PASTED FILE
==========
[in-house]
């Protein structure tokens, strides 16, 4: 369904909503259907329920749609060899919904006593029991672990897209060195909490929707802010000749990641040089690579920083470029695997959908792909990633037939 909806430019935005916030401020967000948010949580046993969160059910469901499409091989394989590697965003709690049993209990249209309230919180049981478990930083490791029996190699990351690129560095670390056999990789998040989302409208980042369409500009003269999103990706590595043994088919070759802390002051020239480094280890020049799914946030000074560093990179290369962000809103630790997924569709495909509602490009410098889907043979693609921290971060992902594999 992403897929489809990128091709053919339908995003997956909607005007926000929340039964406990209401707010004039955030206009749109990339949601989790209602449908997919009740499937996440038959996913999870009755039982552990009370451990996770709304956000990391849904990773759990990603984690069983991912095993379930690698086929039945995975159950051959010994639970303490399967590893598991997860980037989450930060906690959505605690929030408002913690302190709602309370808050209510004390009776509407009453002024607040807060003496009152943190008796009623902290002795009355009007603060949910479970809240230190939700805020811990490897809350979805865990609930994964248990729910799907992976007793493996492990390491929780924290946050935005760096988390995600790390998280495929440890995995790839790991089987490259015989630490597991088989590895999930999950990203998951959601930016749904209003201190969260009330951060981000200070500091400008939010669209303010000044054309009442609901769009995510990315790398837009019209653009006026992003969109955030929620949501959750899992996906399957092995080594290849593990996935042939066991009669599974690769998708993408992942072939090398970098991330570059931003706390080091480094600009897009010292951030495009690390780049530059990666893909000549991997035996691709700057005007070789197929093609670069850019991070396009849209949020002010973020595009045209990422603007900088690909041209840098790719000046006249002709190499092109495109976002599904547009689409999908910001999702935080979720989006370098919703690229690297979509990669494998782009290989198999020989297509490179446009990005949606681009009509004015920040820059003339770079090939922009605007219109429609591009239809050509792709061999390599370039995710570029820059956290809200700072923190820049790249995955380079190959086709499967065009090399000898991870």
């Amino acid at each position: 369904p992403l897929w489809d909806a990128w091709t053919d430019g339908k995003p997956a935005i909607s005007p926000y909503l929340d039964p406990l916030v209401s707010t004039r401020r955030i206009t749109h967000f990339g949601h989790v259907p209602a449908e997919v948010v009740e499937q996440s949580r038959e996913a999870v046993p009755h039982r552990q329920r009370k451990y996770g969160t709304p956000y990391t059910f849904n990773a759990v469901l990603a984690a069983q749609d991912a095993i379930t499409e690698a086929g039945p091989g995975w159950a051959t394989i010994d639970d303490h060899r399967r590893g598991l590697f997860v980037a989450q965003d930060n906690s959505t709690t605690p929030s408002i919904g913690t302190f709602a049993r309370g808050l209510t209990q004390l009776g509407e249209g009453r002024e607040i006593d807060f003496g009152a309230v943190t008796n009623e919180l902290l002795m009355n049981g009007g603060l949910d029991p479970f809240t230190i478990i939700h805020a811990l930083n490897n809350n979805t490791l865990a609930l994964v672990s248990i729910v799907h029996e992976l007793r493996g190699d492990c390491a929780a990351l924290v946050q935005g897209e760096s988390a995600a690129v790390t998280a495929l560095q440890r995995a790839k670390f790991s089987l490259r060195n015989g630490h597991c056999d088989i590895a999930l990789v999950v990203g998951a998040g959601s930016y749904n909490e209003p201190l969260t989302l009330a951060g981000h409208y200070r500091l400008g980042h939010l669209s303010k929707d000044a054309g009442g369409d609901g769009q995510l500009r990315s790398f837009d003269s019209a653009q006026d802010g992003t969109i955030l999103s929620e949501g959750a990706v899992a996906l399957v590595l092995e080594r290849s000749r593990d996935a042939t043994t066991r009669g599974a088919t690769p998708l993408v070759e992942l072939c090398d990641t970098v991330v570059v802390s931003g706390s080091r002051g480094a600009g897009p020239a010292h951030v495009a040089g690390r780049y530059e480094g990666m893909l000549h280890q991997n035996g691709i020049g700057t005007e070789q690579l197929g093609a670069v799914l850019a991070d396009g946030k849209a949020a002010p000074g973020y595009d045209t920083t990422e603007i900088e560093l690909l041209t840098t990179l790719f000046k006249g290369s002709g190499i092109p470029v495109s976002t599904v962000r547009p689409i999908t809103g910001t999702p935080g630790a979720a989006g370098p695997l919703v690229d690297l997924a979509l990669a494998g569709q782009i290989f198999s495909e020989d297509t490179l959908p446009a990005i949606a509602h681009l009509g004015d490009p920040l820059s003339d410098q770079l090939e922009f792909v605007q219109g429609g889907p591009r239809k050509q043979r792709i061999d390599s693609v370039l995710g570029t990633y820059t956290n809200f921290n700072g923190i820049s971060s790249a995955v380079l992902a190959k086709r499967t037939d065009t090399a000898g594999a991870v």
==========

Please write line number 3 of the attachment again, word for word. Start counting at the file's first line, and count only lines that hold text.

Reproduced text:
């Amino acid at each position: 369904p992403l897929w489809d909806a990128w091709t053919d430019g339908k995003p997956a935005i909607s005007p926000y909503l929340d039964p406990l916030v209401s707010t004039r401020r955030i206009t749109h967000f990339g949601h989790v259907p209602a449908e997919v948010v009740e499937q996440s949580r038959e996913a999870v046993p009755h039982r552990q329920r009370k451990y996770g969160t709304p956000y990391t059910f849904n990773a759990v469901l990603a984690a069983q749609d991912a095993i379930t499409e690698a086929g039945p091989g995975w159950a051959t394989i010994d639970d303490h060899r399967r590893g598991l590697f997860v980037a989450q965003d930060n906690s959505t709690t605690p929030s408002i919904g913690t302190f709602a049993r309370g808050l209510t209990q004390l009776g509407e249209g009453r002024e607040i006593d807060f003496g009152a309230v943190t008796n009623e919180l902290l002795m009355n049981g009007g603060l949910d029991p479970f809240t230190i478990i939700h805020a811990l930083n490897n809350n979805t490791l865990a609930l994964v672990s248990i729910v799907h029996e992976l007793r493996g190699d492990c390491a929780a990351l924290v946050q935005g897209e760096s988390a995600a690129v790390t998280a495929l560095q440890r995995a790839k670390f790991s089987l490259r060195n015989g630490h597991c056999d088989i590895a999930l990789v999950v990203g998951a998040g959601s930016y749904n909490e209003p201190l969260t989302l009330a951060g981000h409208y200070r500091l400008g980042h939010l669209s303010k929707d000044a054309g009442g369409d609901g769009q995510l500009r990315s790398f837009d003269s019209a653009q006026d802010g992003t969109i955030l999103s929620e949501g959750a990706v899992a996906l399957v590595l092995e080594r290849s000749r593990d996935a042939t043994t066991r009669g599974a088919t690769p998708l993408v070759e992942l072939c090398d990641t970098v991330v570059v802390s931003g706390s080091r002051g480094a600009g897009p020239a010292h951030v495009a040089g690390r780049y530059e480094g990666m893909l000549h280890q991997n035996g691709i020049g700057t005007e070789q690579l197929g093609a670069v799914l850019a991070d396009g946030k849209a949020a002010p000074g973020y595009d045209t920083t990422e603007i900088e560093l690909l041209t840098t990179l790719f000046k006249g290369s002709g190499i092109p470029v495109s976002t599904v962000r547009p689409i999908t809103g910001t999702p935080g630790a979720a989006g370098p695997l919703v690229d690297l997924a979509l990669a494998g569709q782009i290989f198999s495909e020989d297509t490179l959908p446009a990005i949606a509602h681009l009509g004015d490009p920040l820059s003339d410098q770079l090939e922009f792909v605007q219109g429609g889907p591009r239809k050509q043979r792709i061999d390599s693609v370039l995710g570029t990633y820059t956290n809200f921290n700072g923190i820049s971060s790249a995955v380079l992902a190959k086709r499967t037939d065009t090399a000898g594999a991870v």